Hence, been making discourses among urban researchers

Hence, it is difficult to enact the
separation between public and private spaces in everyday life, because social
relations in spaces mean that there is a constant blurring. The notion of space
is linked to ‘function’ as well as representation and use (Banerjee
2001; Carmona 2010a; Crang 2000; Gehl 2011). In this way, different types of
spaces are frequently characterised along
a continuum: public space (e.g. streets, malls, and parks), semi-public space
(e.g. museum, theatre, and cinema), and
notionally private, but collective space (e.g. church, mosque, and temple). The latter has an enabling power
as it connects individuals together and defines a set of relations; people with
different identities who might or might not be known to each other come to space and share their cultural/religious
values. For all situations, such as land ownership, operational conditions,
management, and use will also affect the
positioning of spaces and places along the private-public continuum.

Inclusiveness
in public space

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Distinguishing clearly between public space and private space in an urban environment have been making discourses
among urban researchers (Carmona
2010b; Kirby 2008; Madanipour 2003; Weintraub 1995). But which dimension is important
for defining public or private space, in this research different approaches
have been discussed, but one of the significant characteristics for public
space is looking at the space physically
and being accessible for all groups. Parkinson
(2012) claims that the physical aspect of
public space is a platform for meeting various needs of publicity in the society
which can make a significant influence on social space. Conventionally, the
ownership of space is the benchmark to consider space as public or private, for
being public it is not necessary to be owned by the governments (Carr
1992; Kohn 2004; Miller 2007). With regarding the notion of
publicity and privacy in the space, the new relationship has been emerged to
show the identity or culture of space by intending them to be open and
accessible for all public. However, if the public
should pay to be in a space which is open, it wouldn’t be defined a public
space, like entering some museums and centers.
In addition, Franck
and Paxson (1989) mention that paying to be in any
space might exclude some part of society and make segregation among
communities.

In terms of how public spaces, are
being used various types of activities are seen in the public spaces, from
focusing outdoors events to indenting social needs (Carr
1992; Cattell, Gesler & Curtis 2006; Keller 2010). The use of public space is
different by purpose and the period of time, what they want to do, how long do
they stay, all of these depend on providing opportunities for different groups
to meet their needs and socialize and share their individuality to boost the
social interactions between gender, ethnicity, race, religion, and culture. Lofland
(1998) sees this process as an exchanging opinion that support the development of the public realm or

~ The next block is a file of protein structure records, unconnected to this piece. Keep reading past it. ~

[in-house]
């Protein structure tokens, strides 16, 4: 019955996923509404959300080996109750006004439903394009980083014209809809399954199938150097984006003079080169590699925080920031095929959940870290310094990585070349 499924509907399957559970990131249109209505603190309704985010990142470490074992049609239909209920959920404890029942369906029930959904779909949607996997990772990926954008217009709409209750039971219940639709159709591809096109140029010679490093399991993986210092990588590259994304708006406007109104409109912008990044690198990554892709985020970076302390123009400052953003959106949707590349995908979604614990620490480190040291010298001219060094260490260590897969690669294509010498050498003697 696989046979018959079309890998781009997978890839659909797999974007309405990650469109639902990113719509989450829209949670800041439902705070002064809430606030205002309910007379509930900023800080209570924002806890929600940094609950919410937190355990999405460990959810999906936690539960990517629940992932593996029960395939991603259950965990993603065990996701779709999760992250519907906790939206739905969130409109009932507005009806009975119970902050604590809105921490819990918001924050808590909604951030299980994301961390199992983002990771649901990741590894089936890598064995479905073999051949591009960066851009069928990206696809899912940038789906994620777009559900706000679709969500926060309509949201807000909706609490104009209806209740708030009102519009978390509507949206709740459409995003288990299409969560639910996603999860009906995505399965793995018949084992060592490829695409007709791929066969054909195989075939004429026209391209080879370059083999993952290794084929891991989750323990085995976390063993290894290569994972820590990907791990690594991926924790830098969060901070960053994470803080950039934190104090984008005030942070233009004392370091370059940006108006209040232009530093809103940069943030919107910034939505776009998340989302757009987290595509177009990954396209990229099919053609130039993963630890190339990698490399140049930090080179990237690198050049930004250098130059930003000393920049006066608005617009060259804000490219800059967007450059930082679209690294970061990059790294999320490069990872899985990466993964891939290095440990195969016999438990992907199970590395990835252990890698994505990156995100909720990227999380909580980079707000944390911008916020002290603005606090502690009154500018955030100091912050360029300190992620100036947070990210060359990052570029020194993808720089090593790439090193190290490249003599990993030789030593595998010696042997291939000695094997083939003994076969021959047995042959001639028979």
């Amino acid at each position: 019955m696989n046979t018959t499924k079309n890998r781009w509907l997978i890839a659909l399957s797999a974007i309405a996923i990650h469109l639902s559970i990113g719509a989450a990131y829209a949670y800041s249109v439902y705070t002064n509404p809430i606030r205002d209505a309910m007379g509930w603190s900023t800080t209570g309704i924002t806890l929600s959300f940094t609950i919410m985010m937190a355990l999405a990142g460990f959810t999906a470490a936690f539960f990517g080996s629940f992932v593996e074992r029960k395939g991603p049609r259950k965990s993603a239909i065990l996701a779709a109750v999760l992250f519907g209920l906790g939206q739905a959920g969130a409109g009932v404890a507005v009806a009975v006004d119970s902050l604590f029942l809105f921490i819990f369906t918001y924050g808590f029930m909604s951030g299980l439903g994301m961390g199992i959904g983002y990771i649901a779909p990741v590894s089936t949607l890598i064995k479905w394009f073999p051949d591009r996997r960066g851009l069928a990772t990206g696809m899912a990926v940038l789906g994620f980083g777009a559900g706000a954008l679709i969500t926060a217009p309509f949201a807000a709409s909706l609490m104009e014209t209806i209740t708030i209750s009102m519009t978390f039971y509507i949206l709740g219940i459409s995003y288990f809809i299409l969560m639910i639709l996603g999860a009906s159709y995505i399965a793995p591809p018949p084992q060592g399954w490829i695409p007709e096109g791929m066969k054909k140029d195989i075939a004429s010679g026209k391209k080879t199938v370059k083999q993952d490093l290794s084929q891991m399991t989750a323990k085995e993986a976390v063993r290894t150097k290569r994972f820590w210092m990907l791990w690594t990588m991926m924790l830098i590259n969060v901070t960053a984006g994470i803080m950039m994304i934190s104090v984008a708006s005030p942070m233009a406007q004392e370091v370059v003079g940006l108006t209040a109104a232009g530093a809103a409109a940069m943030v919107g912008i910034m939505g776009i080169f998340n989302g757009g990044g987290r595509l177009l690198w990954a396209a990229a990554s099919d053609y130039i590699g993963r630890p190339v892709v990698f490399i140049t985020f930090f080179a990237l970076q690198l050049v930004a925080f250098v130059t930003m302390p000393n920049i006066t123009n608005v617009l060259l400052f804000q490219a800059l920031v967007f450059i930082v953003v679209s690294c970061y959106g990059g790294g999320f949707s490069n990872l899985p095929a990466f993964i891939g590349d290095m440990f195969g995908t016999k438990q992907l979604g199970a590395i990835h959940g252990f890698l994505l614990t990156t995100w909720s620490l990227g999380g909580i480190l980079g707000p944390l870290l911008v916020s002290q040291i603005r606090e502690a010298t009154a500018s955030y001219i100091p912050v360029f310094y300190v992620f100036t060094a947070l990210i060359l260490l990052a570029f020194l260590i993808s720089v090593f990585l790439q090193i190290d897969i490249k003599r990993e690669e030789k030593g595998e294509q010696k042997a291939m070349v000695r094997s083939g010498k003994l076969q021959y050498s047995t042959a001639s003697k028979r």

as other scholars called public sphere (Calhoun
1992; Gulick 1998) to learn and accept their
diversities. In some situations, particularly in the multicultural societies,
public space is a platform for minorities to represent their identity and
accommodate it in the fabric of the society, as Altman
and Chemers (1984) highlights, public space is
presenting people to each other, expressing what they believe and make a
uniqueness and personal stamp on it, this appropriation in the public space
named ‘taken space’ (Staeheli
2010).   

The symbolic meaning of public
spaces might be created by cultural activities and have taken by multicultural
people (Franck
& Paxson 1989). In this term, one particular
cultural community tends to take over in
public spaces and show themselves in the larger society by accurate
connections, can be seen temporary of newly created (Carr
1992), or can be developed cultural
identifications and representations for ethnic groups (Low
1997). In many western and secular
society, the state government laws don’t allow communities to possess their
symbolic ideas in the public spaces where they live, but whether or not, spaces
have been changed by users and people who shaped it gradually and have removed
special meaning and replaced them by newly created ones.

For making any new concept of
public space, people should learn and know about it first, to make it more
inclusive and general. Whyte
(1980) suggests that certain design
features need to consider to attract people, also Gehl
(1987) notes that several design features
may increase people to remind in the space but it doesn’t guarantee how long
they stay and how they are attracted by various types of activities and Carr
(1992) raises that the visual and
symbolic activities are important to make a space more inclusive. However, it
may attract just one certain group and
may not understandable for others, this time the people’s perceptions and
awareness are notable to make that space comfortable to use and make that space
inclusive for all. People mostly like to be safe and invited to space with unfamiliar physical
characteristics, but what makes them not
welcome into space and not feel relaxed
being inside, could affect the inclusiveness of the space (Miller
2007; Németh & Schmidt 2007; Peterson 2006).